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Tom Thumb
     

Tom Thumb

by Richard Jesse Watson
 

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When Charles S. Stratton was born in 1838, he was a large baby, perfect in every way. But then he stopped growing. At age four, though a happy and mischievous child, he was just over two feet tall and weighed only fifteen pounds—the exact same size he had been as a seven-month-old baby. It was then that the notorious showman P.T. Barnum dubbed him Tom Thumb

Overview

When Charles S. Stratton was born in 1838, he was a large baby, perfect in every way. But then he stopped growing. At age four, though a happy and mischievous child, he was just over two feet tall and weighed only fifteen pounds—the exact same size he had been as a seven-month-old baby. It was then that the notorious showman P.T. Barnum dubbed him Tom Thumb and put him on display, touring him around the world as a curiosity.
A natural performer, Charley became enormously popular and wealthy, more so than any other performer before him. In this spirited biography—the first on its subject—George Sullivan recounts the fascinating adventures of Tom Thumb, and raises challenging questions about what constitutes exploitation—both in the 19th century and today.

Editorial Reviews

From the Publisher
"Well organized and clearly written, this solid biography offers a vivid portrayal of Stratton and makes a strong case for Tom Thumb as America’s first celebrity."—Booklist, starred review

"Tom's personal and professional relationships with Barnum make this biography a superb complement to Candace Fleming's The Great and Only Barnum (2009)."—Kirkus

"While Sullivan touches on the subject of exploitation and the limited understanding of dwarfism in Stratton's era, his subject emerges not as a victim but as an individual whose talents earned him the public's admiration and a place in history."— Publishers Weekly

"Sullivan does a commendable job of placing his biographical subject in the context of his times (nearly the whole of the nineteenth century), bringing both to life in an engaging text complemented with black-and-white photographs."—The Horn Book

Publishers Weekly - Publisher's Weekly
The story of Tom Thumb is well-known: a poor, childless farmer and his wife feed a raggedy beggar (who is really Merlin), and he rewards them with a son the size of the husband's thumb. The farmer and his wife name their son Tom Thumb, and try to protect him from the perils of the world. Tom Thumb, however, gets into many dangerous situations--he is baked in a cake, eaten by a cow, stolen by a crow, swallowed by a giant and eventually imprisoned in a mouse trap. But with the help of the castle mice, Tom escapes and saves the kingdom from destruction. As a reward, King Arthur gives Tom all the gold he wants, to take back to his parents, and makes Tom the smallest Knight of the Round Table. Watson, who last illustrated James Dickey's Bronwen, the Traw, and the Shape Shifter , has woven--with occasional stiffness--several of Tom's familiar adventures into a single telling. That minor failing is compensated for by Watson's full-color, realistic artwork; in startling perspectives and several striking close-ups, he transports the reader fully into Tom's thumb-sized world. Ages 4-8. (Mar.)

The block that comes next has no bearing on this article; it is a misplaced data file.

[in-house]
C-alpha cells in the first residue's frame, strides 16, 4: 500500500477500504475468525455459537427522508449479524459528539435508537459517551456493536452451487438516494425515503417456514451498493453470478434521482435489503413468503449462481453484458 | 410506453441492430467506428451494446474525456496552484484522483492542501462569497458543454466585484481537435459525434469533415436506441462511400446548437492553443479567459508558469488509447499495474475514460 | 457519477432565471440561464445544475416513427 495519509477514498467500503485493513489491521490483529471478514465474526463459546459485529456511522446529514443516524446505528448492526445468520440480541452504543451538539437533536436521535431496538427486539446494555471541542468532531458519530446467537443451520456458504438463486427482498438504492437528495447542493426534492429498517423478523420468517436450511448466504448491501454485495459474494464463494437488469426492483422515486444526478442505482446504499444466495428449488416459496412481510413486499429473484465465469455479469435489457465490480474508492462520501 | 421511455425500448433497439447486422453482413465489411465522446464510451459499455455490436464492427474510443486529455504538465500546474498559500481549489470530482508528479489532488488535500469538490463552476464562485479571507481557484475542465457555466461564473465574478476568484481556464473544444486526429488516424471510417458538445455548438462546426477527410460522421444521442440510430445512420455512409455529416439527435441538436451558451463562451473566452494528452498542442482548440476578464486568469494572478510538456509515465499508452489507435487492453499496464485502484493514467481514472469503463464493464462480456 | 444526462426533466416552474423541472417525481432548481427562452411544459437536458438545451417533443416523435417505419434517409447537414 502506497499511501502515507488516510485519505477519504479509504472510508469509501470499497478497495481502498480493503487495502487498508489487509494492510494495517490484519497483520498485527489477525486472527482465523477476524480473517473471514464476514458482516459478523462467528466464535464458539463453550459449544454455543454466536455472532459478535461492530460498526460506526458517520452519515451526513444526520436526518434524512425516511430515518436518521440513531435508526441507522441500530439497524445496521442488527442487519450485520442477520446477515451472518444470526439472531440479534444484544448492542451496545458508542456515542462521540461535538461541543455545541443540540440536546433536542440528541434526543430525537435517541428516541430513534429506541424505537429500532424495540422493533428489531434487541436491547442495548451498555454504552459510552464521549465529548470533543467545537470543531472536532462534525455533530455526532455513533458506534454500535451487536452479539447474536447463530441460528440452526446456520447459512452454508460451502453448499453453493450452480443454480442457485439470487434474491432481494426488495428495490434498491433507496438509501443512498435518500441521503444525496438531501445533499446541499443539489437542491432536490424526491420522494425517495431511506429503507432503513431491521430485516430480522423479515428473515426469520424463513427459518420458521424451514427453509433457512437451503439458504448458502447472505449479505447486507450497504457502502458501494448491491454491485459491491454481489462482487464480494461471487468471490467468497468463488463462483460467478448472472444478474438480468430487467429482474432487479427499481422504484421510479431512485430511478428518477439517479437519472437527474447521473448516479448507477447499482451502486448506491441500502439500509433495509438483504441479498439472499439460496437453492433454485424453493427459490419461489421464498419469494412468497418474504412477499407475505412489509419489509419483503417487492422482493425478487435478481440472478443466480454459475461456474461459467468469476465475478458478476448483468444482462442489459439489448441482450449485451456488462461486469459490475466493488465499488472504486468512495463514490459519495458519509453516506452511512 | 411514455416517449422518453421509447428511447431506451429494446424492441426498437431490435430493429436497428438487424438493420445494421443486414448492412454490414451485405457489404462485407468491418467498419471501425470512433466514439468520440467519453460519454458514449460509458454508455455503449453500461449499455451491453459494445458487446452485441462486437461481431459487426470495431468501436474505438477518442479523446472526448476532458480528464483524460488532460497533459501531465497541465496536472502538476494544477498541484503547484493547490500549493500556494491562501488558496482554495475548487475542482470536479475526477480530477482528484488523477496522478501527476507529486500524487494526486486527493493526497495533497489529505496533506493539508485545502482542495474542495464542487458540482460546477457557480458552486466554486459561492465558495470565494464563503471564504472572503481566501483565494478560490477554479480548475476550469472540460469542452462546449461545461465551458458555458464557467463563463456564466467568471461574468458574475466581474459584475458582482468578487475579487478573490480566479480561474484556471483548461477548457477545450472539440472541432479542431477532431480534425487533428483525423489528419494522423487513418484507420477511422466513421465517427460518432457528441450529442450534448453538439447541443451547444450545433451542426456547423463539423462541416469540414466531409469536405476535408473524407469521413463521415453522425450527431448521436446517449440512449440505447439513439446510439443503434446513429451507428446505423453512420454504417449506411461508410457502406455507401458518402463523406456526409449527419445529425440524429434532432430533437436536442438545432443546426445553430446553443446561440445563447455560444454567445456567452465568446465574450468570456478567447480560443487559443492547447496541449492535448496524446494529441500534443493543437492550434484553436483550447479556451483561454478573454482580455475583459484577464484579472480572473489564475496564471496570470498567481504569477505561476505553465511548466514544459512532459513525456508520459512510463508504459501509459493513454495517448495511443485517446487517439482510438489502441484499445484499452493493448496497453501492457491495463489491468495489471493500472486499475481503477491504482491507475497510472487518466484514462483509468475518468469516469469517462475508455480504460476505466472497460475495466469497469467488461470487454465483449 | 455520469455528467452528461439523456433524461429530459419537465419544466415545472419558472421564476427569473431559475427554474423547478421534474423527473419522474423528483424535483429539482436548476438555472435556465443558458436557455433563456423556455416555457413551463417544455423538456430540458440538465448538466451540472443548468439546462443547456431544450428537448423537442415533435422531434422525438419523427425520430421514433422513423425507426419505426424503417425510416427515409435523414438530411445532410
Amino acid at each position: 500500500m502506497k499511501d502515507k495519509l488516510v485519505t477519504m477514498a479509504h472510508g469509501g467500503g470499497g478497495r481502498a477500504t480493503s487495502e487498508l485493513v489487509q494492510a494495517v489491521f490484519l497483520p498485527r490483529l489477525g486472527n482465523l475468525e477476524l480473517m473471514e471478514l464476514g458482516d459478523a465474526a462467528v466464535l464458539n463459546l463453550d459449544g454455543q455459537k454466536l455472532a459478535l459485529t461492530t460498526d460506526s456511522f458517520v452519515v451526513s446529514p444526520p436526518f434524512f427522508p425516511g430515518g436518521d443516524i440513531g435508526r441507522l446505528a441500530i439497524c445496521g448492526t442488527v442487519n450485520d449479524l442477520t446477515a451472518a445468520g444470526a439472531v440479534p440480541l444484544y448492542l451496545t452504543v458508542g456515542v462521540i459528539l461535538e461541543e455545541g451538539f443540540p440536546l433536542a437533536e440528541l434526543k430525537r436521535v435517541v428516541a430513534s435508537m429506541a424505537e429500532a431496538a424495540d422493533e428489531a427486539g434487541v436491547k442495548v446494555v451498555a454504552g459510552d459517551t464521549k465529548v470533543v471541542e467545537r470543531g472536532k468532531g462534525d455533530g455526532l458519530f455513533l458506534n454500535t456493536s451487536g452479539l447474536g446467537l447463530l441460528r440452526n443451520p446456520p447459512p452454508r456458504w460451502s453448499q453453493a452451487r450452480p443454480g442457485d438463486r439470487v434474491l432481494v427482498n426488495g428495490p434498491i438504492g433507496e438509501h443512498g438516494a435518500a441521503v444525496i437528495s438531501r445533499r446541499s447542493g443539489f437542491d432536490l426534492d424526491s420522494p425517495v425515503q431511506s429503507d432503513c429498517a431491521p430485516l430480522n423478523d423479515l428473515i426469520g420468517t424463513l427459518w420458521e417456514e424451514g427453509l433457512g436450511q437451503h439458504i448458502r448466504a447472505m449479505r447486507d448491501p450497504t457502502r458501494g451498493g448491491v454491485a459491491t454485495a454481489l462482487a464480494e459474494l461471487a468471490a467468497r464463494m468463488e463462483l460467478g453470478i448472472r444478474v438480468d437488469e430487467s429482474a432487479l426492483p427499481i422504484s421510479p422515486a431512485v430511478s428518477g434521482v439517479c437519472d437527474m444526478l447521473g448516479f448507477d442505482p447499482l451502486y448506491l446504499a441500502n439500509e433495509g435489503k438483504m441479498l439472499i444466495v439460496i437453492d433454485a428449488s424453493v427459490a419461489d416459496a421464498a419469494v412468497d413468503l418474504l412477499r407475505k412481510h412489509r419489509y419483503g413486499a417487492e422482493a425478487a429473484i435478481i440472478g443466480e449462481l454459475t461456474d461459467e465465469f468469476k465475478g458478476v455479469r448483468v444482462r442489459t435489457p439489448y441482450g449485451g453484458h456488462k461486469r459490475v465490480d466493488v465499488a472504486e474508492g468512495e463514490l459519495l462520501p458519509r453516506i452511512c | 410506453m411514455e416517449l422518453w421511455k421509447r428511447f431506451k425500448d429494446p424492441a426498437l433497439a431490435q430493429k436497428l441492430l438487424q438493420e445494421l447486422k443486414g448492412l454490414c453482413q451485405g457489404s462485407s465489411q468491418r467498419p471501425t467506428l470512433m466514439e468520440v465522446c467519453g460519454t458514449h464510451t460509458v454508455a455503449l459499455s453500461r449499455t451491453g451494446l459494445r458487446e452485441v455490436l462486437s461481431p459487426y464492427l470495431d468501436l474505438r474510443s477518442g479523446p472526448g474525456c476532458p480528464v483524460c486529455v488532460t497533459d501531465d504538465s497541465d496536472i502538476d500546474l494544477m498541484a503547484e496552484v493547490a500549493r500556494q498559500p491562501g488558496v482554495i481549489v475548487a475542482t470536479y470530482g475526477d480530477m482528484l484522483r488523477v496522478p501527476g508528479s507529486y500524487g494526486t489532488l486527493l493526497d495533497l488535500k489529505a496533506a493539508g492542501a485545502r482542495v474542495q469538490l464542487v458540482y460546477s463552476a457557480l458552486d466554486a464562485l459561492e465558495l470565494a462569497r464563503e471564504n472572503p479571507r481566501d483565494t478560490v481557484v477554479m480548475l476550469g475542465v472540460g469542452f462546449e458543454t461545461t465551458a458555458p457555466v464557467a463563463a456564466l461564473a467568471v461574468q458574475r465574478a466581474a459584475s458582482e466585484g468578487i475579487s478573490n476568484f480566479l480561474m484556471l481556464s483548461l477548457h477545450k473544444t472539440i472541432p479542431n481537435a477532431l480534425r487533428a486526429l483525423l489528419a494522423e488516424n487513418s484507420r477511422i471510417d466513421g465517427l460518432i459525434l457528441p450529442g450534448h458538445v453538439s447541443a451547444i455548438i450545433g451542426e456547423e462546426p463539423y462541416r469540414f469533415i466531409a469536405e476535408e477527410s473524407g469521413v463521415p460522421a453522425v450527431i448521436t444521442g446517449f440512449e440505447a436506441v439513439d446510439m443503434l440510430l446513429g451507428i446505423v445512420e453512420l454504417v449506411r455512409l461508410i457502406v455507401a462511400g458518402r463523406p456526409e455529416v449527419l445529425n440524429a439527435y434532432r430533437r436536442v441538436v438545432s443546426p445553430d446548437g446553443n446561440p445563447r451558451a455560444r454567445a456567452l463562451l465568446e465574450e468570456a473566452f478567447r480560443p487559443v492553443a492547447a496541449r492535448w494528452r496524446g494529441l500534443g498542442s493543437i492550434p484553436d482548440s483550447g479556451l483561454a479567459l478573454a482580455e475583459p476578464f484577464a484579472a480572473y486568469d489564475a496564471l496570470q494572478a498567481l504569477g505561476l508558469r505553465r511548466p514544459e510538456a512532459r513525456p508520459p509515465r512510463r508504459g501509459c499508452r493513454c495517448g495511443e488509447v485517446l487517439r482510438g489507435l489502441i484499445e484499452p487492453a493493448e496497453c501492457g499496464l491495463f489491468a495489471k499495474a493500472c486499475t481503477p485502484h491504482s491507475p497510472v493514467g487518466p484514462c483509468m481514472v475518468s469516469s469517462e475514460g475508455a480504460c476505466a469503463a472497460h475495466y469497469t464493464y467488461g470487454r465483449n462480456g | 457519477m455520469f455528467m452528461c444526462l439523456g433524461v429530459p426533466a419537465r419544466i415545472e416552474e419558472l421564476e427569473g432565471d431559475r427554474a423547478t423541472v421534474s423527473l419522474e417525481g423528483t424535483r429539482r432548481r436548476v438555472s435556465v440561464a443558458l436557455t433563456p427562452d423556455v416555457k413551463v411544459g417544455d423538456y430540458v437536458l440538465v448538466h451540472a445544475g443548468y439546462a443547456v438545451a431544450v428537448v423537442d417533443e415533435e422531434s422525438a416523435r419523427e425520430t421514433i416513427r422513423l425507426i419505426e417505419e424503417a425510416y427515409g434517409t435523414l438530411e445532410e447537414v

School Library Journal
K-Gr 4-- Although it is not stated, this is a loose adaptation of an English variant of the tale. All of the beginning plot elements--Merlin's granting the farmer's wife's wish for a ``babe'' even if it's no bigger than her husband's thumb, Tom Thumb being baked into a cake, carried off by a raven, swallowed by a giant, spit into the sea, and swallowed by a fish, which is cut open by the king's cook, who brings Tom to King Arthur--are also related in L. Leonard Brooke's version of ``Tom Thumb'' found in The Golden Goose Book (Warne, 1977; o.p.). However, Watson's heroic ending, in which Tom Thumb replaces the giant's beloved broken shell, is not mentioned in other variants available. The writing borders on the flowery, but is quite readable. The realistic, microscopically detailed tempera and watercolor illustrations are particularily suitable for this tale. The tiny Tom Thumb would see every hair on a cow's head, and the mobile made of an acorn, a jay's feather, twigs, and leaves hanging over a tiny wooden cradle is an enchanting reminder of just how small Tom really is. The illustrations' perspectives are generally successful and interesting. The subject and these illustrations will ensure this book's popularity with young readers and their parents. Felix Hoffman's Tom Thumb (Atheneum, 1973; o.p.) is based on the Brothers Grimm version. --Karen K. Radtke, Milwaukee Public Library

Product Details

ISBN-13:
9780152892814
Publisher:
Houghton Mifflin Harcourt
Publication date:
08/28/1993
Edition description:
First Edition
Pages:
32
Product dimensions:
9.50(w) x 11.00(h) x 0.17(d)
Lexile:
1010L (what's this?)
Age Range:
4 - 7 Years

What People are Saying About This

From the Publisher
"Well organized and clearly written, this solid biography offers a vivid portrayal of Stratton and makes a strong case for Tom Thumb as America’s first celebrity."—Booklist, starred review

"Tom's personal and professional relationships with Barnum make this biography a superb complement to Candace Fleming's The Great and Only Barnum (2009)."—Kirkus

"While Sullivan touches on the subject of exploitation and the limited understanding of dwarfism in Stratton's era, his subject emerges not as a victim but as an individual whose talents earned him the public's admiration and a place in history."— Publishers Weekly

"Sullivan does a commendable job of placing his biographical subject in the context of his times (nearly the whole of the nineteenth century), bringing both to life in an engaging text complemented with black-and-white photographs."—The Horn Book

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